Editor’s Note: In a December 2, 2013 interview, Peter Singer joined WTOP News Time to discuss Amazon’s announcement of drone-based direct-delivery. Singer identities a number of impediments to a drone-based delivery system, the most significant of which will be FAA regulation. Should such regulation be sorted out, Singer concludes, this system could move quickly from sci-fi concept to concrete reality.
WTOP: Go into more detail, here. If Amazon could somehow pull this off, how would it work?
Peter Singer: The question is more on whether they’ll be allowed to pull it off versus the technical side. Essentially, the concept is, you know, now how you have a person deliver you a pizza or a package that we use small tiny drones hubbed out of their distribution centers to deliver lightweight packages and in large part using things like GPS to find your home.
WTOP: That’s so Harry Potter. What would the FAA need in order to do something like that?
Peter Singer: Well, therein lays the rub. The FAA connects to also questions of insurance, etc., so right now you’re not able to use drones of any size for civilian, commercial uses. There’s also limitations on where you can fly them, below what level, near airports, etc. So Congress has told the FAA, you need to figure this out by roughly 2015 and determine a series of test flights to make this happen. Now the problem is that this is a lot harder in execution and the FAA, which has spent generations literally making American airspace safe, isn’t too excited about creating such a huge change. And it’s been focused more on the airplane-sized ones rather than these teeny-tiny drones. So the Amazon announcement shows that maybe the market is more in that direction.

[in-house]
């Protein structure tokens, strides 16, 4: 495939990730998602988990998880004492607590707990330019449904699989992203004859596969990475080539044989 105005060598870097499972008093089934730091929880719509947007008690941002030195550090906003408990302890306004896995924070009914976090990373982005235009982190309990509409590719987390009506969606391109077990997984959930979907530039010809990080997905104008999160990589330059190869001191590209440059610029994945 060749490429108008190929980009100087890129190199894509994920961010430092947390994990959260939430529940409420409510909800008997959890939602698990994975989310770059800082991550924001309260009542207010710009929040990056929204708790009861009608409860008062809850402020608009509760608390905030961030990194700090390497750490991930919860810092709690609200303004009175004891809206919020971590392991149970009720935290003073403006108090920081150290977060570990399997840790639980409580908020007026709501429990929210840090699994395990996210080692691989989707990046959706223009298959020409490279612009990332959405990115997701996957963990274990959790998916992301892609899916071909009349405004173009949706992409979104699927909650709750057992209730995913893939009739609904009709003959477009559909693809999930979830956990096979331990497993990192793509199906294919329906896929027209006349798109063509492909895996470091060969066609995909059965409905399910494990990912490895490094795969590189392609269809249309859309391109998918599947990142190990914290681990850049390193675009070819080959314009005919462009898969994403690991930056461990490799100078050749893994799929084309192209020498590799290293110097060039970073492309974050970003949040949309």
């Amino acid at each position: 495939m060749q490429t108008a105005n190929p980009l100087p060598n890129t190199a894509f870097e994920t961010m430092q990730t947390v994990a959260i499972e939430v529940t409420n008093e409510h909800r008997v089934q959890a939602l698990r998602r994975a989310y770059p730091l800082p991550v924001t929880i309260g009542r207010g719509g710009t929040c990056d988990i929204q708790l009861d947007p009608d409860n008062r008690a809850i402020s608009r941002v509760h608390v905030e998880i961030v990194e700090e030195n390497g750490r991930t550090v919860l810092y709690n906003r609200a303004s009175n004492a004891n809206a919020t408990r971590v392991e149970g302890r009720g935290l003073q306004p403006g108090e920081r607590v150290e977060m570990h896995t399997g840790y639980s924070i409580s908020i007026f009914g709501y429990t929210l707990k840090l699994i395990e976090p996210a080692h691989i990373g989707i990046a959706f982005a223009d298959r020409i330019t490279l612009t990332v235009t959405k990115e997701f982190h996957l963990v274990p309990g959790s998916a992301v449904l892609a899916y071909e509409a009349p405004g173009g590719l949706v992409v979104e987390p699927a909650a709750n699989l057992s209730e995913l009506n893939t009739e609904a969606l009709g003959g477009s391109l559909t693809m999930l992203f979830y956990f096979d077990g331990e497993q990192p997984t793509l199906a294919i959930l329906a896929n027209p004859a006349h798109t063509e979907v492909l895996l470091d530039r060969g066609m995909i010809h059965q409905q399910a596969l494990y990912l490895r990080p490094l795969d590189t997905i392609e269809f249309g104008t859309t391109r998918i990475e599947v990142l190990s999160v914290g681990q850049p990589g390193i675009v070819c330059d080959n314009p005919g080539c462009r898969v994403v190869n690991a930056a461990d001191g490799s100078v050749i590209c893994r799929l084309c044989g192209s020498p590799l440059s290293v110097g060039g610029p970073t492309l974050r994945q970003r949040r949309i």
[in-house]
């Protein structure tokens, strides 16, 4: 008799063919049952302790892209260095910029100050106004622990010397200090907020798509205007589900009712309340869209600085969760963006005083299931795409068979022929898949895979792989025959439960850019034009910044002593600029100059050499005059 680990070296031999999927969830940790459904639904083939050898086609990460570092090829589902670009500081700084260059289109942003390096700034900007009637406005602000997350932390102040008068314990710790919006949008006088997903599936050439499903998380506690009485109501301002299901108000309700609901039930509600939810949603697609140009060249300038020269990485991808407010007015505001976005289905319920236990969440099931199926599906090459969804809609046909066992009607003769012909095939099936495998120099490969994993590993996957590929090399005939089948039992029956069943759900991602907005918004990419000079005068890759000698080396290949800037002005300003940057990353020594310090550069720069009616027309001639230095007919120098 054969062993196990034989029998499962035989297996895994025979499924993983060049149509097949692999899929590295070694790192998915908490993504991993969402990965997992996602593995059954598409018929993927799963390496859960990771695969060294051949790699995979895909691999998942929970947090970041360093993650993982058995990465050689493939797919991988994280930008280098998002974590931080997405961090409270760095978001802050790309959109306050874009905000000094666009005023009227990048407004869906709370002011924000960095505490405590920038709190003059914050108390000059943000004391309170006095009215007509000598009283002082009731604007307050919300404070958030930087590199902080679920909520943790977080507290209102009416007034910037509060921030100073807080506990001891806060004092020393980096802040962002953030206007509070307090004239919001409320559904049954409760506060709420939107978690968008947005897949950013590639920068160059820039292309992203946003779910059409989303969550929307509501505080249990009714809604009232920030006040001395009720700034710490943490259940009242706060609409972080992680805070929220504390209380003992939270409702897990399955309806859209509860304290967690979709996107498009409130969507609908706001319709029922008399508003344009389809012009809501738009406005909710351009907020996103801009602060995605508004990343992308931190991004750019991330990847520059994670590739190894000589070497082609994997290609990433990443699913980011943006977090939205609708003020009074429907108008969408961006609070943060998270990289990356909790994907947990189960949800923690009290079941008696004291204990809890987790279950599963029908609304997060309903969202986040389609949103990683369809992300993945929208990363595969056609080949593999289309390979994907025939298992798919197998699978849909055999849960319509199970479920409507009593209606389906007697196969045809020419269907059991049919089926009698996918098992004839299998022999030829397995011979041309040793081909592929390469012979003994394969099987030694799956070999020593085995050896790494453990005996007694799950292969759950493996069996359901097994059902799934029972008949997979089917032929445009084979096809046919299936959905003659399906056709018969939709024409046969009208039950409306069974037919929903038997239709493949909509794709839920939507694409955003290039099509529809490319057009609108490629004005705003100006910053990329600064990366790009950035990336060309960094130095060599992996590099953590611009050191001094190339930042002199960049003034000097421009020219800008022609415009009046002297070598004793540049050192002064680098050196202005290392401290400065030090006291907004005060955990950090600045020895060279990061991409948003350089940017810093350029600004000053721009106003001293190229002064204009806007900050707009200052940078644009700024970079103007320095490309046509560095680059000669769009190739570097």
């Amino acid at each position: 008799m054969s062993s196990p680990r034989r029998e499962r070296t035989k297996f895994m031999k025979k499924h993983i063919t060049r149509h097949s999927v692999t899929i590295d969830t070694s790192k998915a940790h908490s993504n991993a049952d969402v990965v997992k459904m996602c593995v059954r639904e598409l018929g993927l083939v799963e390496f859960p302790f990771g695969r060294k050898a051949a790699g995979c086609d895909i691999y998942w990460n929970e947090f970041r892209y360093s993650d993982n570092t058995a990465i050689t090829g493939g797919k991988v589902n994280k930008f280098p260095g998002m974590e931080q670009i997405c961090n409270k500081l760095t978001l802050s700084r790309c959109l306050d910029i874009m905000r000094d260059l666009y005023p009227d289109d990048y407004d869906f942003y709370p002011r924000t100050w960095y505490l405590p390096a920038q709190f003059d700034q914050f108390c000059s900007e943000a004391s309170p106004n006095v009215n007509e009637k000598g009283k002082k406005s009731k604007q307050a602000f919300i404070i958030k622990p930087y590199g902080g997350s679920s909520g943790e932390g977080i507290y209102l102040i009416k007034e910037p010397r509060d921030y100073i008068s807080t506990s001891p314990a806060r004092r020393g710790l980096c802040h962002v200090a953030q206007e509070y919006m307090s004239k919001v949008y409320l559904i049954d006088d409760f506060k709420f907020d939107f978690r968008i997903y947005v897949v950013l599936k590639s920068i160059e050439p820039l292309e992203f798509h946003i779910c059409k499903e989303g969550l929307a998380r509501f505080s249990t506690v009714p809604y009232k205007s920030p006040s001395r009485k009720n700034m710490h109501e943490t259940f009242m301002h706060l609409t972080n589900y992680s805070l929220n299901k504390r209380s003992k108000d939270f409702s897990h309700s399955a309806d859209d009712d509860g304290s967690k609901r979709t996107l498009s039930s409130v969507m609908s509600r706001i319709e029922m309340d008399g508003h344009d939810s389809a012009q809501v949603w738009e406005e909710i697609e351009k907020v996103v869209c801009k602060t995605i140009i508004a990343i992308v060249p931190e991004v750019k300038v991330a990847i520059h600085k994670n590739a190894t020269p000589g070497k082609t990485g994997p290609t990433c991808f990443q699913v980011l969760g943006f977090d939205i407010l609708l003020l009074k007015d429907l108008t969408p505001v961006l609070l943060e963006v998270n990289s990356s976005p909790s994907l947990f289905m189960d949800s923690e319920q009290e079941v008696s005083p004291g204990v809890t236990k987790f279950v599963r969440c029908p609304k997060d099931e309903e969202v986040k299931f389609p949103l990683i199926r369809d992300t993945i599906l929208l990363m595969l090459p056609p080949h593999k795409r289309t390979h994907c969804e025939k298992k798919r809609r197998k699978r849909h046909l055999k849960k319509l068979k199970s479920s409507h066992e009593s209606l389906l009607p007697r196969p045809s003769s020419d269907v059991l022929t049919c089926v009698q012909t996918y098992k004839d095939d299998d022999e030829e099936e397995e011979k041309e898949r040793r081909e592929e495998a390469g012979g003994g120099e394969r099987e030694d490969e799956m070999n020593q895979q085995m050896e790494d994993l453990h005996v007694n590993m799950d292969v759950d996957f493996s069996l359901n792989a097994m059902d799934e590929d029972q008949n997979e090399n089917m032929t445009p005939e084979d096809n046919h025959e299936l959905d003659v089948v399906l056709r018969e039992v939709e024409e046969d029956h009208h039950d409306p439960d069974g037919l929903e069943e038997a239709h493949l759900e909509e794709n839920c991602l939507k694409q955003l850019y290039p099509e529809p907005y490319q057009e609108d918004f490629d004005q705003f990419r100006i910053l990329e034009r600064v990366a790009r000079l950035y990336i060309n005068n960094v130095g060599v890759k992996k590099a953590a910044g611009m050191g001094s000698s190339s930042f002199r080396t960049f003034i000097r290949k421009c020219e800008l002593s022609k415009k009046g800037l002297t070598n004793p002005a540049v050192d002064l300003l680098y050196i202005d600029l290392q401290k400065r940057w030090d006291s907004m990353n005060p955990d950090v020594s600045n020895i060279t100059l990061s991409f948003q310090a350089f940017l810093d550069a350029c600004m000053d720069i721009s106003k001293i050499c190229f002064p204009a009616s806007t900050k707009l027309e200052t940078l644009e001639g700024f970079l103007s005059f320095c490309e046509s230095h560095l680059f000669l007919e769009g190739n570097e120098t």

WTOP: Even if the FAA and some folks there think it is a good idea, the logisitics of figuring this out must be tremendous.
Peter Singer: Oh, certainly. This is a huge concept that they’re laying out there. It’s certainly ambitious – on the other hand, Amazon got its first one million dollars almost 20 years ago by convincing people that hey, this thing called the internet was going to be a big deal. So I wouldn’t count them out on that. The bottom line here is that the technology is moving at this exponential pace, so this fantasy or science-fiction concept of drones delivering things, the technology side of it may come true. What we really have to figure out is what are the rules, laws, and norms that are going to regulate this. It’s not just airspace questions: it connects on issues of law enforcement, to personal privacy, to just annoyance. You may think it’s really cool to have a copter deliver LEGOs to your house within 30 minutes. I may be living next door and be not excited about a drone buzzing across my lawn to deliver those LEGOs.
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